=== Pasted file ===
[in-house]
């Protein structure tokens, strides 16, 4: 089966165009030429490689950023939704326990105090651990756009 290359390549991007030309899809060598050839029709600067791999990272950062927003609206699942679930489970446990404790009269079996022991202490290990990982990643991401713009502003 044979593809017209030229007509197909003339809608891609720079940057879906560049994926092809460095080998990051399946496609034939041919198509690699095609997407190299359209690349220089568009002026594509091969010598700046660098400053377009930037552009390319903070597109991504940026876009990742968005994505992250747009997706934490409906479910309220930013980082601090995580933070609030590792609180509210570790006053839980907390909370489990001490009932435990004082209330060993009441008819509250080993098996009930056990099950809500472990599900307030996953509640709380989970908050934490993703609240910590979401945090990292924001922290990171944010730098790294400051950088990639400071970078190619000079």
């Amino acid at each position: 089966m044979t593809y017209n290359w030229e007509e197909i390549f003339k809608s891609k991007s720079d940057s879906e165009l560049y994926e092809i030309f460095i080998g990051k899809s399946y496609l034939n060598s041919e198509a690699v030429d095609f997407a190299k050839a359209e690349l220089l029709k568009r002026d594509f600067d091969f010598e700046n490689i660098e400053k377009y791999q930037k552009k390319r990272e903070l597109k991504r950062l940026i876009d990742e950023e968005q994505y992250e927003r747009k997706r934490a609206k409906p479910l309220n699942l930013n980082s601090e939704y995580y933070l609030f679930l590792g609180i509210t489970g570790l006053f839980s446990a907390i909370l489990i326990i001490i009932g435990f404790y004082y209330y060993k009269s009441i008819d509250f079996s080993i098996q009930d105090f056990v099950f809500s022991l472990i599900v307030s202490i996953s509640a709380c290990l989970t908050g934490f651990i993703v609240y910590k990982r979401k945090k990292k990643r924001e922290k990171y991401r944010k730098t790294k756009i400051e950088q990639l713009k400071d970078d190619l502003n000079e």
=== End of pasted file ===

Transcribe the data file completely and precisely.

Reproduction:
[in-house]
């Protein structure tokens, strides 16, 4: 089966165009030429490689950023939704326990105090651990756009 290359390549991007030309899809060598050839029709600067791999990272950062927003609206699942679930489970446990404790009269079996022991202490290990990982990643991401713009502003 044979593809017209030229007509197909003339809608891609720079940057879906560049994926092809460095080998990051399946496609034939041919198509690699095609997407190299359209690349220089568009002026594509091969010598700046660098400053377009930037552009390319903070597109991504940026876009990742968005994505992250747009997706934490409906479910309220930013980082601090995580933070609030590792609180509210570790006053839980907390909370489990001490009932435990004082209330060993009441008819509250080993098996009930056990099950809500472990599900307030996953509640709380989970908050934490993703609240910590979401945090990292924001922290990171944010730098790294400051950088990639400071970078190619000079």
């Amino acid at each position: 089966m044979t593809y017209n290359w030229e007509e197909i390549f003339k809608s891609k991007s720079d940057s879906e165009l560049y994926e092809i030309f460095i080998g990051k899809s399946y496609l034939n060598s041919e198509a690699v030429d095609f997407a190299k050839a359209e690349l220089l029709k568009r002026d594509f600067d091969f010598e700046n490689i660098e400053k377009y791999q930037k552009k390319r990272e903070l597109k991504r950062l940026i876009d990742e950023e968005q994505y992250e927003r747009k997706r934490a609206k409906p479910l309220n699942l930013n980082s601090e939704y995580y933070l609030f679930l590792g609180i509210t489970g570790l006053f839980s446990a907390i909370l489990i326990i001490i009932g435990f404790y004082y209330y060993k009269s009441i008819d509250f079996s080993i098996q009930d105090f056990v099950f809500s022991l472990i599900v307030s202490i996953s509640a709380c290990l989970t908050g934490f651990i993703v609240y910590k990982r979401k945090k990292k990643r924001e922290k990171y991401r944010k730098t790294k756009i400051e950088q990639l713009k400071d970078d190619l502003n000079e």